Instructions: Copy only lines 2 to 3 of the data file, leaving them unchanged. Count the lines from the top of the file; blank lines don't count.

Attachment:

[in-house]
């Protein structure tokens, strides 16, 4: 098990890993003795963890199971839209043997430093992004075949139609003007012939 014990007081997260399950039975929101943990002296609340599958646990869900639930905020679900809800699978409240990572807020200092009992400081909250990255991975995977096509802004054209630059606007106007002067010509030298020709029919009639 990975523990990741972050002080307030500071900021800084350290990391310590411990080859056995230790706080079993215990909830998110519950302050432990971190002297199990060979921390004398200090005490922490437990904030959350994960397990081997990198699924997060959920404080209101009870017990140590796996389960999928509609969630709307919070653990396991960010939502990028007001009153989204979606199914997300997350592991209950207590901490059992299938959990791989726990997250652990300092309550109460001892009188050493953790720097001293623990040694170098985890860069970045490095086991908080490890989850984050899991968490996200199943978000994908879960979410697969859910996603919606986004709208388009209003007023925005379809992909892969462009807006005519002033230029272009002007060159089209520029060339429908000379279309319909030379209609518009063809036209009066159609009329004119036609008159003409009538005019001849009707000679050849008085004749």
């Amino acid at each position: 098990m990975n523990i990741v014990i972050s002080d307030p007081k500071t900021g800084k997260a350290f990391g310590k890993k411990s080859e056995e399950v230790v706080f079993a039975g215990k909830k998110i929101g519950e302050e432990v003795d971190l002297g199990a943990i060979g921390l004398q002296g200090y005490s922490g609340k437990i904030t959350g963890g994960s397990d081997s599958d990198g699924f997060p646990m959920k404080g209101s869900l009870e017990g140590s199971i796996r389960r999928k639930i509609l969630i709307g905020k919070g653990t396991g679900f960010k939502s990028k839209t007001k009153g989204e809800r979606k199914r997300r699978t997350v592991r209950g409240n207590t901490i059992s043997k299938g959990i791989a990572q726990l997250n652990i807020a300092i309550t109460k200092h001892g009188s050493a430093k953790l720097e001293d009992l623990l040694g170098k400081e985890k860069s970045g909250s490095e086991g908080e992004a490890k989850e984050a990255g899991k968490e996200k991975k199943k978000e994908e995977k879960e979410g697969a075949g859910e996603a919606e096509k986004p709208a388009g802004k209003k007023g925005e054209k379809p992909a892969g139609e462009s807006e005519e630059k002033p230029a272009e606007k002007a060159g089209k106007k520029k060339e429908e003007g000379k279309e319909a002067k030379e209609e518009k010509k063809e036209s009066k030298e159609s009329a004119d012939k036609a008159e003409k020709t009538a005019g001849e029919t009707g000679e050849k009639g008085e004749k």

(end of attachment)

């Protein structure tokens, strides 16, 4: 098990890993003795963890199971839209043997430093992004075949139609003007012939 014990007081997260399950039975929101943990002296609340599958646990869900639930905020679900809800699978409240990572807020200092009992400081909250990255991975995977096509802004054209630059606007106007002067010509030298020709029919009639 990975523990990741972050002080307030500071900021800084350290990391310590411990080859056995230790706080079993215990909830998110519950302050432990971190002297199990060979921390004398200090005490922490437990904030959350994960397990081997990198699924997060959920404080209101009870017990140590796996389960999928509609969630709307919070653990396991960010939502990028007001009153989204979606199914997300997350592991209950207590901490059992299938959990791989726990997250652990300092309550109460001892009188050493953790720097001293623990040694170098985890860069970045490095086991908080490890989850984050899991968490996200199943978000994908879960979410697969859910996603919606986004709208388009209003007023925005379809992909892969462009807006005519002033230029272009002007060159089209520029060339429908000379279309319909030379209609518009063809036209009066159609009329004119036609008159003409009538005019001849009707000679050849008085004749």
């Amino acid at each position: 098990m990975n523990i990741v014990i972050s002080d307030p007081k500071t900021g800084k997260a350290f990391g310590k890993k411990s080859e056995e399950v230790v706080f079993a039975g215990k909830k998110i929101g519950e302050e432990v003795d971190l002297g199990a943990i060979g921390l004398q002296g200090y005490s922490g609340k437990i904030t959350g963890g994960s397990d081997s599958d990198g699924f997060p646990m959920k404080g209101s869900l009870e017990g140590s199971i796996r389960r999928k639930i509609l969630i709307g905020k919070g653990t396991g679900f960010k939502s990028k839209t007001k009153g989204e809800r979606k199914r997300r699978t997350v592991r209950g409240n207590t901490i059992s043997k299938g959990i791989a990572q726990l997250n652990i807020a300092i309550t109460k200092h001892g009188s050493a430093k953790l720097e001293d009992l623990l040694g170098k400081e985890k860069s970045g909250s490095e086991g908080e992004a490890k989850e984050a990255g899991k968490e996200k991975k199943k978000e994908e995977k879960e979410g697969a075949g859910e996603a919606e096509k986004p709208a388009g802004k209003k007023g925005e054209k379809p992909a892969g139609e462009s807006e005519e630059k002033p230029a272009e606007k002007a060159g089209k106007k520029k060339e429908e003007g000379k279309e319909a002067k030379e209609e518009k010509k063809e036209s009066k030298e159609s009329a004119d012939k036609a008159e003409k020709t009538a005019g001849e029919t009707g000679e050849k009639g008085e004749k």